Too Many Chiefs In The Kitchen

Executives want a good rapport with their staff, but there's something (or, more aptly, someone) standing in the way.

Does your company have too many chiefs in the kitchen?  Having a “C-Level” position doesn’t mean what it used to, as title inflation has rapidly expanded the ranks of organizational “Chiefs.”

 

Gone are the days when you could count the number of Chiefs on one hand – CEO, CFO, COO, CMO, CIO.  Now there’s pretty much a Chief for everything – Ethics, Risk, Diversity, Technology, Administration, People and more.  Just when I thought the proliferation of Chiefs couldn’t get any worse, I saw a job posting for a “Chief Office Employee.”  I hadn’t heard of that one before.

 

But a new front has opened in the job titling arms race, because it now seems that for every Chief, there needs to be a Chief of Staff.  Even people who aren’t yet a Chief – Vice Presidents, Managing Directors and the like – are appointing Chiefs of Staff.

 

The allure of having your own Chief of Staff is unmistakable.  The title is linked in the public consciousness to the American presidency – where the position was created decades ago to help the most prominent chief executive in the world manage his affairs.  If you can’t have Air Force One, having your own Chief of Staff is the next best thing.  It exudes presidential significance.  Anybody who has one must be incredibly important and busy.

 

And tone deaf.  Because the appointment of a Chief of Staff within the corporate ranks is precisely the type of action that inserts a wedge between executives and everybody else in an organization.

 

Chiefs of Staff are, by definition, gatekeepers.  They are the arbiters of an executive’s schedule.  They are the buffers that insulate the “Chief” from all the staffers and stakeholders seeking his or her attention.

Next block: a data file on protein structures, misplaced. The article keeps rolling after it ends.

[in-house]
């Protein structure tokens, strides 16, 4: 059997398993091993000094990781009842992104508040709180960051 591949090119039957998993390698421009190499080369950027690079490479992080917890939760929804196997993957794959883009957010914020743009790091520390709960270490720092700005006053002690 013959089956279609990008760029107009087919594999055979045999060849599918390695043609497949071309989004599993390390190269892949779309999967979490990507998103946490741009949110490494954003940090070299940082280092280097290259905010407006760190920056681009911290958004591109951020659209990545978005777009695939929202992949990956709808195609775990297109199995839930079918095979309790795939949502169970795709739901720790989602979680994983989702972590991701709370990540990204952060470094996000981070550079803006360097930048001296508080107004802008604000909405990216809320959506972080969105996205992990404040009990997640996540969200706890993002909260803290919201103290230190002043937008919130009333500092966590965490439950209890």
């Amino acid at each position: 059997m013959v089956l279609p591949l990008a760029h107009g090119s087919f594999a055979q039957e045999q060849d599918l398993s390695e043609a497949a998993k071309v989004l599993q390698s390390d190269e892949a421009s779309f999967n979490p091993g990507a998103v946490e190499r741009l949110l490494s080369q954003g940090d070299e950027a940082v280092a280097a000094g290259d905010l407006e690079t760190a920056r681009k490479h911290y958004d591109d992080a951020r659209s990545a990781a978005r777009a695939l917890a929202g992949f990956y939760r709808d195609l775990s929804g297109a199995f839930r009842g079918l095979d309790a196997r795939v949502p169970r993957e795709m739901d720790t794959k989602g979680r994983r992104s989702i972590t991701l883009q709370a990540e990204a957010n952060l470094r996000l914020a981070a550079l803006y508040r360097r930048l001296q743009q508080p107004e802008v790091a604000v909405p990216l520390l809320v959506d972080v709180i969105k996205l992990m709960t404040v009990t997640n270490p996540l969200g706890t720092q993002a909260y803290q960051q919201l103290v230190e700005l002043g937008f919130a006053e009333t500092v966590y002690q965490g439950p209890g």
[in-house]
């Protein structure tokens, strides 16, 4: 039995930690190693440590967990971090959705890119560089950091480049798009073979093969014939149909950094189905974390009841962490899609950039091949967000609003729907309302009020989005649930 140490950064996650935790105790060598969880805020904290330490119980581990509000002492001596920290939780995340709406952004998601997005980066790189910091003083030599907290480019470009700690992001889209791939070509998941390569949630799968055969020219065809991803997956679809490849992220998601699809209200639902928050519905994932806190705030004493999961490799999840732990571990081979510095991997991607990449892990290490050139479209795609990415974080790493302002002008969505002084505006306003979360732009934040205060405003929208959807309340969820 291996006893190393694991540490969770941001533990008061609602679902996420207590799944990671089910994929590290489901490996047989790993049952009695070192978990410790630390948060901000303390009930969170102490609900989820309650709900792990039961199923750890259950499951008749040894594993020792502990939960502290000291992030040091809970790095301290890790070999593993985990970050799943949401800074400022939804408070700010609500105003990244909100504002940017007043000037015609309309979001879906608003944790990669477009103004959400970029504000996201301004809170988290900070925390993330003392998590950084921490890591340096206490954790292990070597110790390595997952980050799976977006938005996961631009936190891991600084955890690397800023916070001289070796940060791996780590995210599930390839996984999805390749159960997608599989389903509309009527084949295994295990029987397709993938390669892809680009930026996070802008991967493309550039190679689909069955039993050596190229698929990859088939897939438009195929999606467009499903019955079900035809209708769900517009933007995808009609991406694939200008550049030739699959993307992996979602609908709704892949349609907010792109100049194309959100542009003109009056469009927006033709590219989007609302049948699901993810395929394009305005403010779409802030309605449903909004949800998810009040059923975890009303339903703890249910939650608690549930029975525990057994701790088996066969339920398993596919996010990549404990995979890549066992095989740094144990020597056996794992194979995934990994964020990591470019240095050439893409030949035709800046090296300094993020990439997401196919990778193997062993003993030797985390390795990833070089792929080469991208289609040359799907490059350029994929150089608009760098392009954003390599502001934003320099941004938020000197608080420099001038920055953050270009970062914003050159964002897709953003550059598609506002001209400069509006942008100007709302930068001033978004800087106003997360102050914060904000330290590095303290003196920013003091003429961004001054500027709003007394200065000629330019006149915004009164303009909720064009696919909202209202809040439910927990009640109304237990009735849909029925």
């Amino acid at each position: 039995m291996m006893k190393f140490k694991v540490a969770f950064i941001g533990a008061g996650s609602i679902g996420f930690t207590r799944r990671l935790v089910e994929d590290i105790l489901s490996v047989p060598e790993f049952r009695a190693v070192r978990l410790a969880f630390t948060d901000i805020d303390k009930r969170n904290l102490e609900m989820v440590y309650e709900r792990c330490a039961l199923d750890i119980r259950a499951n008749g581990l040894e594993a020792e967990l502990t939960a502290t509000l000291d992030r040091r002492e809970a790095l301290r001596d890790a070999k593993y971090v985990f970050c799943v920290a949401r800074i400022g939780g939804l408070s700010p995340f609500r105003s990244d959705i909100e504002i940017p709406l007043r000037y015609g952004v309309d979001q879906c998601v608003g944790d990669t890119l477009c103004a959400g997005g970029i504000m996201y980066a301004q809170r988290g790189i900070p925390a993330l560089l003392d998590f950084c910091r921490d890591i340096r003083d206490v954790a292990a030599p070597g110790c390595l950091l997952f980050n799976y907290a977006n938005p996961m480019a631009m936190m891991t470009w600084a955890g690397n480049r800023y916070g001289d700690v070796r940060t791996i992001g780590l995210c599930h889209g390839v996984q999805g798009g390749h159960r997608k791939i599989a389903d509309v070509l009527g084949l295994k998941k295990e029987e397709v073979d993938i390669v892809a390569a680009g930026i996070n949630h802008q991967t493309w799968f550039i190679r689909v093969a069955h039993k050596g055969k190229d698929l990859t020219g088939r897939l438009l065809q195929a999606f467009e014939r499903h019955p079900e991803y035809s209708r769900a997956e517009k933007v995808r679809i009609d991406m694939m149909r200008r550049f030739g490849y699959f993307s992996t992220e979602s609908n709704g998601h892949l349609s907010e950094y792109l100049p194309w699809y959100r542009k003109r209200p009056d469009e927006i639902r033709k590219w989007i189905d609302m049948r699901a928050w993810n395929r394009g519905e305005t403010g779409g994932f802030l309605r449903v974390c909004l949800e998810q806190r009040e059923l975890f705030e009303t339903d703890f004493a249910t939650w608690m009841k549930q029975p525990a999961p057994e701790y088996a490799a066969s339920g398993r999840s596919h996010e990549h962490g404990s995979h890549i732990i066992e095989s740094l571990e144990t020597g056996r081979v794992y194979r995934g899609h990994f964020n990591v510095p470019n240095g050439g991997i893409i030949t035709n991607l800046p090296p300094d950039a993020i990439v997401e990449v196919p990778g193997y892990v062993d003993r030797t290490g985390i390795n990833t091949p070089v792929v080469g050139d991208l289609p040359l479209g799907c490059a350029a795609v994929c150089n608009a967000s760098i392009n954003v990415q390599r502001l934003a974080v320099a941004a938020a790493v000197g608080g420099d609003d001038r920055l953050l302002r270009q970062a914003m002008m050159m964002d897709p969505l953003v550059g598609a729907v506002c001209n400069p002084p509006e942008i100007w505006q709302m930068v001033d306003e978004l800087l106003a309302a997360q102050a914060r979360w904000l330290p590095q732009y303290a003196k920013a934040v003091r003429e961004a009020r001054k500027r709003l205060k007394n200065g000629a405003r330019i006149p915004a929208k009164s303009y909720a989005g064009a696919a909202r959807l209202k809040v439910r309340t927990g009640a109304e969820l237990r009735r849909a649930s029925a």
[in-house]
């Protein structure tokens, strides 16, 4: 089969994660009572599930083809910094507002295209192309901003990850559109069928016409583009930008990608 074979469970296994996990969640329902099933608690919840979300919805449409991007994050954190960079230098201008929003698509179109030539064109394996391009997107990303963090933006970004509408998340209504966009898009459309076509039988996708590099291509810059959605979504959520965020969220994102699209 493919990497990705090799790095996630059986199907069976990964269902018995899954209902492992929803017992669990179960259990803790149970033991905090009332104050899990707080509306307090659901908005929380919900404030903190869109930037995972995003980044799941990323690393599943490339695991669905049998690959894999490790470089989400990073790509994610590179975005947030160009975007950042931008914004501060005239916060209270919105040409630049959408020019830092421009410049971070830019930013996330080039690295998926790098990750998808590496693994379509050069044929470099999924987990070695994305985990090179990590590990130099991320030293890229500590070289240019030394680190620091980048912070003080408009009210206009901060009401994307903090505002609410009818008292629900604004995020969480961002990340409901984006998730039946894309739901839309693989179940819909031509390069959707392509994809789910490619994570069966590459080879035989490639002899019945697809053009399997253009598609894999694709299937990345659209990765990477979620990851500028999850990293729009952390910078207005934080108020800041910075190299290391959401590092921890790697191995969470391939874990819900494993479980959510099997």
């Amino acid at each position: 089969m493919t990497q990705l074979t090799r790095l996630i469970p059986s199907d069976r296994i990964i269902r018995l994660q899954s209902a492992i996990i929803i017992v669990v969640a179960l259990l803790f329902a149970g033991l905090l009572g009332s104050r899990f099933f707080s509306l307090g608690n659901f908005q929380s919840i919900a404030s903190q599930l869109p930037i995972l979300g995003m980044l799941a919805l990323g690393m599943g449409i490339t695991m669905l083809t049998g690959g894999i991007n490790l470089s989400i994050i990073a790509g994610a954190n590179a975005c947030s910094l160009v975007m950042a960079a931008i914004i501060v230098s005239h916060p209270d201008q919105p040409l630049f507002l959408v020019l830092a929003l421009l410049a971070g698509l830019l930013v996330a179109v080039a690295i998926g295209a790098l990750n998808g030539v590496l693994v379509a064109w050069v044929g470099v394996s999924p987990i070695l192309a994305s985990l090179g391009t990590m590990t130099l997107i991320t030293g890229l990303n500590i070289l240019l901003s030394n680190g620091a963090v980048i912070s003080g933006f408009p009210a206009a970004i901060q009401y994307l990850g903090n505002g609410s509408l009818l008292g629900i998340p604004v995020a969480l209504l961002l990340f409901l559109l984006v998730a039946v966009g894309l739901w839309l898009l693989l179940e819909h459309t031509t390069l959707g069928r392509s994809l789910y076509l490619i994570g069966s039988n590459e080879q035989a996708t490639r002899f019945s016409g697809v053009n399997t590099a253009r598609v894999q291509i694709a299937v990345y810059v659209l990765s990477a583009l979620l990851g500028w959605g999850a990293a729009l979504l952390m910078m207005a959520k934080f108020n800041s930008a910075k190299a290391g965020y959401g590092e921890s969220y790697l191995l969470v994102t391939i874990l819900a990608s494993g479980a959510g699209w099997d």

Which is why the presence of a Chief of Staff is completely at odds with the image of accessibility and openness that so many executives work to promote.  No matter how innocuous an executive’s intentions were when appointing a Chief of Staff, employees will invariably view that individual as a barrier, segregating them from their leader.  In this twisted reality, an open door policy means “check with my Chief of Staff and he’ll decide whether to open the door.”

 

The optics are even worse for managers and supervisors, who (at least for now) don’t have the luxury of appointing their own Chiefs of Staff.  Incessant interruptions are a common frustration for these folks.  No matter what’s on their plate, they’re supposed to put on a happy, helpful face to anyone who wanders up to their door looking for help.  What they would give to have a Chief of Staff who preempts most of those interruptions.  But from their perspective, that’s just another executive perk that isn’t available to them.

 

With employee satisfaction at historic lows, with workers embittered by the stresses of the Great Recession, executives need to be especially sensitive to the signals they’re sending.  While they may view the Chief of Staff role as a legitimate management tool, the rank and file see it very differently.  For them, it’s just another sign of executives’ inflated sense of self-importance.  An illustration of their desire to appear – but not really be – accessible.

 

So if your focus is on looking presidential, then by all means appoint a Chief of Staff, schedule morning briefings, and request regular intelligence reports.  But if your goal is to engage your workforce with credible, authentic leadership, then consider putting one less barrier between you and your people.

Note:  An abridged version of this commentary was published in The Wall Street Journal on December 31, 2010.